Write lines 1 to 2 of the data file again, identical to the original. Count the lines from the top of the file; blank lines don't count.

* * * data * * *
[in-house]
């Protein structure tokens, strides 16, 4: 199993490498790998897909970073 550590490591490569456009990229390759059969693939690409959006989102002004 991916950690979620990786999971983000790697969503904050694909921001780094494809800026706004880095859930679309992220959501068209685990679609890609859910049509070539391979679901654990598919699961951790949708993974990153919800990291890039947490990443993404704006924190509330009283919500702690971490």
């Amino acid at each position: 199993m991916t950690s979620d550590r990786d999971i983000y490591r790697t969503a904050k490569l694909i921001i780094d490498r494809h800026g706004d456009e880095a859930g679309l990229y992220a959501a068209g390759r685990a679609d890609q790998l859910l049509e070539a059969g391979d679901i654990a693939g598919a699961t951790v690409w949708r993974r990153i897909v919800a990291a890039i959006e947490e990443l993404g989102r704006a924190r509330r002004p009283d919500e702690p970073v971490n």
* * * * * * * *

[in-house]
């Protein structure tokens, strides 16, 4: 199993490498790998897909970073 550590490591490569456009990229390759059969693939690409959006989102002004 991916950690979620990786999971983000790697969503904050694909921001780094494809800026706004880095859930679309992220959501068209685990679609890609859910049509070539391979679901654990598919699961951790949708993974990153919800990291890039947490990443993404704006924190509330009283919500702690971490």